By 2014, Balace made another pitch during an incubation event, and again managed to secure $75,000 in funding. After her Cebu-based first partner left to go to law school, Balace found a new partner, Mara Ang. Together, they decided it was time to make an app for Peekawoo.
“We tapped a development house for the beta version of the app. We paid them Php100,000 but they were unable to deliver the full app. We hired another one for Php800,000 for six months and they were supposed to deliver the full app by February 2015, but February came and went and they told us they could not deliver what we needed,” she says.
“We decided to close down. We were so tired from being disappointed and we decided we will rest until December that year,” added Balace, who recalled taking a hiatus from Facebook for five months.
But Lady Luck would smile at Balace for a third time in early 2016. She met a Silicon Valley-based Vietnamese-American who also wanted to fund Peekawoo, and this time, for a whopping $500,000.
“I thought I was going to go crazy. At that point in my life, I was ready to become a painter,” she recalls with a chuckle. “So I asked Mara, do you want to give Peekawoo one more try?”
Balace and Ang reached a turning point by November 2016 when, inspired by Peekawoo's features, they decided to set up Honesty Apps, which allows enterprises to create their own apps in five minutes with the same functionalities such as registration, notification and chat.
“That's when we started making real money,” she says, noting that she now has close to 50 people in her team.
“We started selling standalone apps in March last year, and already we have earned close to Php2 million. We charge for as low as Php60,000 to as high as Php700,000 for the really complex apps,” she adds.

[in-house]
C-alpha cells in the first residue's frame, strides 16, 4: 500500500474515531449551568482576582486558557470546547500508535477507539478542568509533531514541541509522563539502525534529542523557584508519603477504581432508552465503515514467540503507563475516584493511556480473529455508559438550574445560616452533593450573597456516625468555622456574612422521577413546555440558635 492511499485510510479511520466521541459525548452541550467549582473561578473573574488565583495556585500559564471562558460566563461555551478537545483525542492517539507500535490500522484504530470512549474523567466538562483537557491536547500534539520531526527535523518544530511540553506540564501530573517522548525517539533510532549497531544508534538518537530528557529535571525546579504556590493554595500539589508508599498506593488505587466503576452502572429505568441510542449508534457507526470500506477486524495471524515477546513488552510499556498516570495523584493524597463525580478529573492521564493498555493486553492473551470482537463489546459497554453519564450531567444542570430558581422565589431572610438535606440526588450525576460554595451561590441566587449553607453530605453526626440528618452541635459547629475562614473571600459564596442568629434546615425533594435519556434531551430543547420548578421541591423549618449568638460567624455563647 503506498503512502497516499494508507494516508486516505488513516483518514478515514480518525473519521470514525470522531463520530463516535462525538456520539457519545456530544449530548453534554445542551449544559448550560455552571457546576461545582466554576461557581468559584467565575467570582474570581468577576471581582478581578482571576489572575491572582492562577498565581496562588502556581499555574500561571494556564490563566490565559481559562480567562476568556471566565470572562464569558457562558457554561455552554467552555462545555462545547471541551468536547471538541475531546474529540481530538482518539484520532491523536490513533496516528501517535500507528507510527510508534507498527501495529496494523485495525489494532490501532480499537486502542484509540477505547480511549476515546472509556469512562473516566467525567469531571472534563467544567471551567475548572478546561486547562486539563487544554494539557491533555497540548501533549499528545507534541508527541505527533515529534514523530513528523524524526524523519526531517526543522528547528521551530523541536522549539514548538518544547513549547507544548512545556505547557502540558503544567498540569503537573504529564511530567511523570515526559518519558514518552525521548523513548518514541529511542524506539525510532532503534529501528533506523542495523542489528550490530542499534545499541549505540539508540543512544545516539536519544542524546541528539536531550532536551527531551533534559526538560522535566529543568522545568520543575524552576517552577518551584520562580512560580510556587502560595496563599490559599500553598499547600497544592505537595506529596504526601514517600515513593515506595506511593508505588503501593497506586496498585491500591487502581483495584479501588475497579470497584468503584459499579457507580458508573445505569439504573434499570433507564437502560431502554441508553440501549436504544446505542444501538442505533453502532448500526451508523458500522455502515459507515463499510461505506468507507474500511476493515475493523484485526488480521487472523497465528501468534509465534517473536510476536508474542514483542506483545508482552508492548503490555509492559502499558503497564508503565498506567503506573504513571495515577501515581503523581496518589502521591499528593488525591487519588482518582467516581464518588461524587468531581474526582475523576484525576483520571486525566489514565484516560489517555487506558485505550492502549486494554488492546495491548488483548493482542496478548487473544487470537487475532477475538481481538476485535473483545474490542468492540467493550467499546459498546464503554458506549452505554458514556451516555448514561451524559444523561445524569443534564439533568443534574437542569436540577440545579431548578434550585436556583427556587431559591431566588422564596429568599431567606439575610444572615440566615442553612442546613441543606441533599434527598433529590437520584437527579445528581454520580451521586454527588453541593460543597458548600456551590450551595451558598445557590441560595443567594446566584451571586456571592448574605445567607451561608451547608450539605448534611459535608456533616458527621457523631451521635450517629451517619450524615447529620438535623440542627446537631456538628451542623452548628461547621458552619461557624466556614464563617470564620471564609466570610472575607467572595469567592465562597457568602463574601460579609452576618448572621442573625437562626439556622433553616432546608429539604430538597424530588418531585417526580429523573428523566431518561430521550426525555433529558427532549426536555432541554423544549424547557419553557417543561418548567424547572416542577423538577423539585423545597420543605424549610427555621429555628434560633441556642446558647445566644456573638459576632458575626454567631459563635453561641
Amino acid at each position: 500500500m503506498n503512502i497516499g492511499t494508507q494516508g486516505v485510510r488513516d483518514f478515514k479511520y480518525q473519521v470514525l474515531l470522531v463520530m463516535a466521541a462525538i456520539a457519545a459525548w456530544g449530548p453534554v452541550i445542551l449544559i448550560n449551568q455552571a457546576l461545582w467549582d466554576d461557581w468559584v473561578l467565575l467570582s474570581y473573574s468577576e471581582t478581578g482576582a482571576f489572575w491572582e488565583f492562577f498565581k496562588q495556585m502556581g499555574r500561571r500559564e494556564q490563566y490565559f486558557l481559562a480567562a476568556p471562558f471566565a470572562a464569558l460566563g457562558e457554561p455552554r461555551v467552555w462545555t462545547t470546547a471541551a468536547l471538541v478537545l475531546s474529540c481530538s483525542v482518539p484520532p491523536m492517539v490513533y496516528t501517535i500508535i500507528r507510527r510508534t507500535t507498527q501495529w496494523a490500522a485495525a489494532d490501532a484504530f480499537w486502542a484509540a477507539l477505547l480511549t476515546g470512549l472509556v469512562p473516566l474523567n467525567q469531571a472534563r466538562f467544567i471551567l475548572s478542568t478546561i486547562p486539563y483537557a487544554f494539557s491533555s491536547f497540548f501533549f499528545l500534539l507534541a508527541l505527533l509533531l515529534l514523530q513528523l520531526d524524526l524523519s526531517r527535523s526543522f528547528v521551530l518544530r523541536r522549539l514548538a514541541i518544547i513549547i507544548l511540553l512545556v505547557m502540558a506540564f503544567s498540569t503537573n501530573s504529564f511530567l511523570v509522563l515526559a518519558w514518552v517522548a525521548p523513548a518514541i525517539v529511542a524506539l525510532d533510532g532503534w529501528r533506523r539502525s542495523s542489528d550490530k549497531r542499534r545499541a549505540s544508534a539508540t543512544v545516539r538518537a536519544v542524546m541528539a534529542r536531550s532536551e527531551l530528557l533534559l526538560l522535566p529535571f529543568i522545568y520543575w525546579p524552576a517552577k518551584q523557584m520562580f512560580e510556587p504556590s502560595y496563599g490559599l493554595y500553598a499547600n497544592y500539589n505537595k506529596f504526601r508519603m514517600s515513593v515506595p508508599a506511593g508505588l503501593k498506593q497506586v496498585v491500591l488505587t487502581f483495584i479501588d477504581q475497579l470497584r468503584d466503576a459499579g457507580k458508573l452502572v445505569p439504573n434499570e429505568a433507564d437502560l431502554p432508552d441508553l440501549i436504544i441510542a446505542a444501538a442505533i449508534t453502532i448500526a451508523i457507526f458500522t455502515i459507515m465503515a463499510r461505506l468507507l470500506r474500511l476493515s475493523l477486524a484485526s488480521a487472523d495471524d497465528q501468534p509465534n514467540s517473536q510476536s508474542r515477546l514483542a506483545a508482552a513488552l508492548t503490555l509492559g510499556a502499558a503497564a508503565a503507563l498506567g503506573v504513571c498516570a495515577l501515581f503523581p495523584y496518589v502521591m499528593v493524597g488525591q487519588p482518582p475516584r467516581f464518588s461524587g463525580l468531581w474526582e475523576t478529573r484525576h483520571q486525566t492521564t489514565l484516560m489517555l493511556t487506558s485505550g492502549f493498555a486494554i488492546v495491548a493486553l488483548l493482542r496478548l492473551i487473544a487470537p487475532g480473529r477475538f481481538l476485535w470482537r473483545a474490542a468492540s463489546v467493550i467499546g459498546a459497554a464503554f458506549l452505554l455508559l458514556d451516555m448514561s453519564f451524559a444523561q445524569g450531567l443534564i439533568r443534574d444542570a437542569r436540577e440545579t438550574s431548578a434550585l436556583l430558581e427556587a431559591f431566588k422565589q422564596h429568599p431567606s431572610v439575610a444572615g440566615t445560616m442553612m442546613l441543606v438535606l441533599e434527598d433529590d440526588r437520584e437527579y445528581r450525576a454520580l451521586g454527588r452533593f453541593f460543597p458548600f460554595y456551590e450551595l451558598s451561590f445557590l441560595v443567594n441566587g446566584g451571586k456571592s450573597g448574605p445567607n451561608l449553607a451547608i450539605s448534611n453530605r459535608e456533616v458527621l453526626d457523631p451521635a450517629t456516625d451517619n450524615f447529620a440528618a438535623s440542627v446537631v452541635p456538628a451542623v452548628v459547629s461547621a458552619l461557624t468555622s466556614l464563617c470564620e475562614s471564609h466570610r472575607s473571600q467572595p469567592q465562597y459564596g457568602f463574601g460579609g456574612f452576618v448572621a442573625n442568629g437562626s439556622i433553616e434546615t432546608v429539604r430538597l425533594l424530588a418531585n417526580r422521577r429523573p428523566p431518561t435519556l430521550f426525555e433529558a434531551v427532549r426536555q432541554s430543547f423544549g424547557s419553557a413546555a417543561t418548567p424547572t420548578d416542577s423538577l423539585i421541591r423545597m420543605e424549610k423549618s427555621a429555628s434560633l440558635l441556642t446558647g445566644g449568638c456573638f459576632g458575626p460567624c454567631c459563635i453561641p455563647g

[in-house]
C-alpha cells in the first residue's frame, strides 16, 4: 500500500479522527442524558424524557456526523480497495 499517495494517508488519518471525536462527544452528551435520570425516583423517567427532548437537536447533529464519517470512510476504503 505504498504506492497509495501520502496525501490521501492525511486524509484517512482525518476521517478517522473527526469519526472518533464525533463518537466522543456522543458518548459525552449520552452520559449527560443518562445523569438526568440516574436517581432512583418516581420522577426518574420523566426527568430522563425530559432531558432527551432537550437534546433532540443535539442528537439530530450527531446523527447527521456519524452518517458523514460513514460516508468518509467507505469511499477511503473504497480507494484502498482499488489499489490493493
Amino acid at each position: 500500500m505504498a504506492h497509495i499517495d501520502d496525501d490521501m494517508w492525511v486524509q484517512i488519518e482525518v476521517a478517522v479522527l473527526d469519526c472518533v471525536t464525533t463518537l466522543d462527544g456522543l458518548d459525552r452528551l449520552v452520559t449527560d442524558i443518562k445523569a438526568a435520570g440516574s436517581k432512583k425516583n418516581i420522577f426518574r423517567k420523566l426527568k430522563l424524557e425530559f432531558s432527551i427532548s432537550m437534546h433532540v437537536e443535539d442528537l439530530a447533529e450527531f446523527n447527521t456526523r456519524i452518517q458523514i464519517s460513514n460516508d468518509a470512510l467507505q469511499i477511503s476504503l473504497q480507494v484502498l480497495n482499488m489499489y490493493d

But Balace was not about to give up on Peekawoo just yet.
The full Peekawoo app was released in late 2016, and by end-2017, Balace says their number of users had grown to 46,000. Users based in the United States account for almost 10 percent of the total Peekawoo population, followed by those based in the Philippines, China, Vietnam and Singapore.
About 70 percent of Peekawoo's users are female, a feat that Balace attributes to the media mileage that the app received as being run by an all-female team (they now have male team members on board). While their initial users during their beta testing phase were millennials, a majority of their users now belong to the 27-to-35-year-old age group.
Basic access to the full app is free, but users need to buy coins to unlock certain features such as being able to see your fans and who viewed your profile. Users can buy coins at Php95 for 100 pieces, Php950 for 1,500 pieces and Php1,650 for 3,000 pieces.
There is also a Power Account option where users can unlock all chat rooms, including the secret ones. Their profiles will also show up first when opening the Peekawoo app. The Power Account costs Php749 per month; Php500 per month for three months; and Php250 per month for a year.